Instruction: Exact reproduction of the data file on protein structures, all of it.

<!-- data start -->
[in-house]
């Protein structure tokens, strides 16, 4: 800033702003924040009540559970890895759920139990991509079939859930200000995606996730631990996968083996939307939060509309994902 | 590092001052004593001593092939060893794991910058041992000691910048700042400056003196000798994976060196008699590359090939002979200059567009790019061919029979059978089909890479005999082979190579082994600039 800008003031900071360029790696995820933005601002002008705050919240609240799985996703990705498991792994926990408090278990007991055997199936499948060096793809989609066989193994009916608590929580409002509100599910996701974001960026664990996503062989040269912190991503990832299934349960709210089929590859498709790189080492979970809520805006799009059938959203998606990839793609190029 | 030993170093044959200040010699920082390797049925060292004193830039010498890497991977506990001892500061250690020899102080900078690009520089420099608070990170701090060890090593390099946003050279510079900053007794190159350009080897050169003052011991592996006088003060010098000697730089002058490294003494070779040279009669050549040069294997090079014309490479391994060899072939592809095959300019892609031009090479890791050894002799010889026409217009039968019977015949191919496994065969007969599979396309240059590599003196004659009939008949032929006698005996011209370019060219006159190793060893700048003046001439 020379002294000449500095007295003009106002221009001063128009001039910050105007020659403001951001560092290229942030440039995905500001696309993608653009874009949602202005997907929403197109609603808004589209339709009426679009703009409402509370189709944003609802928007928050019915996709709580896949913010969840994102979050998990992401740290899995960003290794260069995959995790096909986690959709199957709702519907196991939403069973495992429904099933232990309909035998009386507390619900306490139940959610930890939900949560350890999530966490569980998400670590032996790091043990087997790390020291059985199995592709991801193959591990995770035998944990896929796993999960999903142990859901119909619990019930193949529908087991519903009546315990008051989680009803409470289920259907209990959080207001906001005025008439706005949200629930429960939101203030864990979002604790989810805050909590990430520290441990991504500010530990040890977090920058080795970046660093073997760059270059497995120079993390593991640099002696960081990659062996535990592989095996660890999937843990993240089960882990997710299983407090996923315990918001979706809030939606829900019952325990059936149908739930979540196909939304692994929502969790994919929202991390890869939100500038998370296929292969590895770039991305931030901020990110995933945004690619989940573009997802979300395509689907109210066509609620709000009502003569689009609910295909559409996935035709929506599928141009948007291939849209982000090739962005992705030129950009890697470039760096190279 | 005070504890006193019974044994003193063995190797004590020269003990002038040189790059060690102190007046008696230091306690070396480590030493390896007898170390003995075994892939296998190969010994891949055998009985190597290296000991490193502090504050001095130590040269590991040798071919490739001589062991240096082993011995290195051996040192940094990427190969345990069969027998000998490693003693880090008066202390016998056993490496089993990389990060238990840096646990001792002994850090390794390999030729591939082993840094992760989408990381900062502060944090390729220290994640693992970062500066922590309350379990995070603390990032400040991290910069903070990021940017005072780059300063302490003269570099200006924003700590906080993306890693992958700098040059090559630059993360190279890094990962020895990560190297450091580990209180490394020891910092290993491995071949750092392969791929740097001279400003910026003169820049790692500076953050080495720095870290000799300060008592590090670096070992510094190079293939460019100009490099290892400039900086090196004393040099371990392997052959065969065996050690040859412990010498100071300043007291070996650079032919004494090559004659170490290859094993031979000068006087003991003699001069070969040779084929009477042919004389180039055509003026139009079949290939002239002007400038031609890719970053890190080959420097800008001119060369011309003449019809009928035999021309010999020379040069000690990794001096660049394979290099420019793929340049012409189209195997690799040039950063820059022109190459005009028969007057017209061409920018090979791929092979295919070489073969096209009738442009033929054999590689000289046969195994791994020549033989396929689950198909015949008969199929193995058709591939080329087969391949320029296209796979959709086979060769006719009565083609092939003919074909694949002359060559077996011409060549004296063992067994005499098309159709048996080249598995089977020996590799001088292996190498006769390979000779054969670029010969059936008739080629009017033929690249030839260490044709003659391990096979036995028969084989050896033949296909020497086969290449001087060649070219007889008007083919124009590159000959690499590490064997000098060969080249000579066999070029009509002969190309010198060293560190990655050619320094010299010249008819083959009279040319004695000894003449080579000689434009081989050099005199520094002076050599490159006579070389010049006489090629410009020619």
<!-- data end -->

[in-house]
């Protein structure tokens, strides 16, 4: 800033702003924040009540559970890895759920139990991509079939859930200000995606996730631990996968083996939307939060509309994902 | 590092001052004593001593092939060893794991910058041992000691910048700042400056003196000798994976060196008699590359090939002979200059567009790019061919029979059978089909890479005999082979190579082994600039 800008003031900071360029790696995820933005601002002008705050919240609240799985996703990705498991792994926990408090278990007991055997199936499948060096793809989609066989193994009916608590929580409002509100599910996701974001960026664990996503062989040269912190991503990832299934349960709210089929590859498709790189080492979970809520805006799009059938959203998606990839793609190029 | 030993170093044959200040010699920082390797049925060292004193830039010498890497991977506990001892500061250690020899102080900078690009520089420099608070990170701090060890090593390099946003050279510079900053007794190159350009080897050169003052011991592996006088003060010098000697730089002058490294003494070779040279009669050549040069294997090079014309490479391994060899072939592809095959300019892609031009090479890791050894002799010889026409217009039968019977015949191919496994065969007969599979396309240059590599003196004659009939008949032929006698005996011209370019060219006159190793060893700048003046001439 020379002294000449500095007295003009106002221009001063128009001039910050105007020659403001951001560092290229942030440039995905500001696309993608653009874009949602202005997907929403197109609603808004589209339709009426679009703009409402509370189709944003609802928007928050019915996709709580896949913010969840994102979050998990992401740290899995960003290794260069995959995790096909986690959709199957709702519907196991939403069973495992429904099933232990309909035998009386507390619900306490139940959610930890939900949560350890999530966490569980998400670590032996790091043990087997790390020291059985199995592709991801193959591990995770035998944990896929796993999960999903142990859901119909619990019930193949529908087991519903009546315990008051989680009803409470289920259907209990959080207001906001005025008439706005949200629930429960939101203030864990979002604790989810805050909590990430520290441990991504500010530990040890977090920058080795970046660093073997760059270059497995120079993390593991640099002696960081990659062996535990592989095996660890999937843990993240089960882990997710299983407090996923315990918001979706809030939606829900019952325990059936149908739930979540196909939304692994929502969790994919929202991390890869939100500038998370296929292969590895770039991305931030901020990110995933945004690619989940573009997802979300395509689907109210066509609620709000009502003569689009609910295909559409996935035709929506599928141009948007291939849209982000090739962005992705030129950009890697470039760096190279 | 005070504890006193019974044994003193063995190797004590020269003990002038040189790059060690102190007046008696230091306690070396480590030493390896007898170390003995075994892939296998190969010994891949055998009985190597290296000991490193502090504050001095130590040269590991040798071919490739001589062991240096082993011995290195051996040192940094990427190969345990069969027998000998490693003693880090008066202390016998056993490496089993990389990060238990840096646990001792002994850090390794390999030729591939082993840094992760989408990381900062502060944090390729220290994640693992970062500066922590309350379990995070603390990032400040991290910069903070990021940017005072780059300063302490003269570099200006924003700590906080993306890693992958700098040059090559630059993360190279890094990962020895990560190297450091580990209180490394020891910092290993491995071949750092392969791929740097001279400003910026003169820049790692500076953050080495720095870290000799300060008592590090670096070992510094190079293939460019100009490099290892400039900086090196004393040099371990392997052959065969065996050690040859412990010498100071300043007291070996650079032919004494090559004659170490290859094993031979000068006087003991003699001069070969040779084929009477042919004389180039055509003026139009079949290939002239002007400038031609890719970053890190080959420097800008001119060369011309003449019809009928035999021309010999020379040069000690990794001096660049394979290099420019793929340049012409189209195997690799040039950063820059022109190459005009028969007057017209061409920018090979791929092979295919070489073969096209009738442009033929054999590689000289046969195994791994020549033989396929689950198909015949008969199929193995058709591939080329087969391949320029296209796979959709086979060769006719009565083609092939003919074909694949002359060559077996011409060549004296063992067994005499098309159709048996080249598995089977020996590799001088292996190498006769390979000779054969670029010969059936008739080629009017033929690249030839260490044709003659391990096979036995028969084989050896033949296909020497086969290449001087060649070219007889008007083919124009590159000959690499590490064997000098060969080249000579066999070029009509002969190309010198060293560190990655050619320094010299010249008819083959009279040319004695000894003449080579000689434009081989050099005199520094002076050599490159006579070389010049006489090629410009020619």